BEIRUT (Reuters) – The Kurdish-led Syrian Democratic Forces (SDF) said on Sunday it had agreed to withdraw more than 30 km (19 miles) from the Turkish border, an announcement welcomed by Damascus which said Turkey should now end its “aggression” in northeast Syria.
FILE PHOTO: Fighters of Syrian Democratic Forces (SDF) take part in the funeral procession of Kurdish fighters who were killed during clashes in the northeastern Syrian town of Ras al-Ain, in the town of Qamishli, Syria October 22, 2019. REUTERS/Muhammad Hamed
Turkey launched its cross-border offensive on Oct. 9 targeting Kurdish YPG forces in northeast Syria after President Donald Trump pulled U.S. troops out of the area.
Turkish President Tayyip Erdogan and Russia’s Vladimir Putin then agreed on Oct. 22 that Syrian border guards and Russian military police would clear the border area up to 30 km into Syria of YPG fighters over a six-day period that ends Tuesday.
The YPG is the main component of the SDF and is viewed by Ankara as terrorists due to their links to Kurdish insurgents in southeast Turkey. But the SDF has been a key ally of the United States in the fight against Islamic State militants.
“The SDF is redeploying to new positions away from the Turkish-Syrian border across northeast Syria in accordance with the terms of the (Erdogan-Putin) agreement in order to stop the bloodshed and to protect the inhabitants of the region from Turkish attacks,” the SDF said in a statement.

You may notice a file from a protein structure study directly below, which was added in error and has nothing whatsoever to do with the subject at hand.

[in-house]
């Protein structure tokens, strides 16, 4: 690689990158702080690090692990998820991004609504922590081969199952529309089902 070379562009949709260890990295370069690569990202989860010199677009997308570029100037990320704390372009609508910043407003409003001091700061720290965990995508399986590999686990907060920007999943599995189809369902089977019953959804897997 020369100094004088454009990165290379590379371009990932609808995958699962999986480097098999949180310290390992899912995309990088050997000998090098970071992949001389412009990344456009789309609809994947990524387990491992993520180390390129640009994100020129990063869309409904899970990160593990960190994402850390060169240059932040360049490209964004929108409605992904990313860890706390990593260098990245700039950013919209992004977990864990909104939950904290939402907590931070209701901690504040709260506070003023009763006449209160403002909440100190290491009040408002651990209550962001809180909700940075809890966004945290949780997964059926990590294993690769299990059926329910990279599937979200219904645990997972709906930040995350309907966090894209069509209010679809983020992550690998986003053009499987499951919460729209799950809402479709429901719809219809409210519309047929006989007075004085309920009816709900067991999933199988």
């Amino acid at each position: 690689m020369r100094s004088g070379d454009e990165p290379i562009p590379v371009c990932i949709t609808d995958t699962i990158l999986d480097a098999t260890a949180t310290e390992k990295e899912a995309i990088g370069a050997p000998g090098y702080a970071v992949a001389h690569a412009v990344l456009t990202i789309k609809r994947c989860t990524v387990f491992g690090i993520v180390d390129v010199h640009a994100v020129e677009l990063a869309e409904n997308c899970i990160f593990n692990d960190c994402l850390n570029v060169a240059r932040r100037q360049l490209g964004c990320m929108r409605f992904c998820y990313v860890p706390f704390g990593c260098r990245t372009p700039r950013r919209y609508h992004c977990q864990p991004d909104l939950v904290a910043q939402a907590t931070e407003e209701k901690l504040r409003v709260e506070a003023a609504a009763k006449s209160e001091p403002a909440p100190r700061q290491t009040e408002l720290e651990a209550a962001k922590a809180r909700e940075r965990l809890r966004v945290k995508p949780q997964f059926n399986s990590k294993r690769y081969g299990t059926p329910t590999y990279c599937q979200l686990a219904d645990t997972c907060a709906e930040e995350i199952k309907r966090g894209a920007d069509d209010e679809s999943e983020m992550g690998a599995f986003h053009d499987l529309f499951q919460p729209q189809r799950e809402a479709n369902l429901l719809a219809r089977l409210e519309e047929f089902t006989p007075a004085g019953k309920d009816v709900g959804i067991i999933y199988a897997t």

It urged Russia to help ensure “a constructive dialogue” between the Kurdish-led administration in northeast Syria and the government of President Bashar al-Assad in Damascus.
Moscow is Assad’s closest ally and Russian military power has proven decisive in helping him turn the tide of Syria’s eight-year civil war and recover large swathes of territory.
The Sochi agreement allows Assad’s forces to return to parts of the northern border with Turkey for the first time in years.
“FLAGRANT TURKISH AGGRESSION”
The Damascus government welcomes the SDF withdrawal which removes “the main pretext for flagrant Turkish aggression on (Syrian) territory”, Syrian state news agency SANA said, citing a foreign ministry source.
The government will help citizens to re-integrate, SANA said, paving “the way for … a return to Syrian national unity”.
Under the Erdogan-Putin agreement, clinched in the Russian Black Sea resort of Sochi, Turkish and Russian forces will start patrolling from Tuesday a section of the Turkish-Syrian border that runs 10 km deep into Syria.
On Saturday Erdogan said Turkey would not hesitate to intervene again to clear YPG forces from the border area if Russia failed to fulfill its obligations under the Sochi deal.
SANA reported on Sunday clashes between the Syrian army and Turkish forces near to Ras al-Ain, a town in northern Syria on the Turkish border.
Turkey did not immediately confirm the clashes. Separately, the defense ministry in Ankara said one member of Turkey’s military had been killed and five others wounded in the Ras al-Ain area on Sunday after a YPG rocket and mortar attack.
The military was conducting reconnaissance work and responded in kind to the attack, the ministry said.
Additional reporting by Orhan Coskun in Ankara and Ezgi Erkoyun in Istanbul; Writing by Gareth Jones; Editing by David Evans
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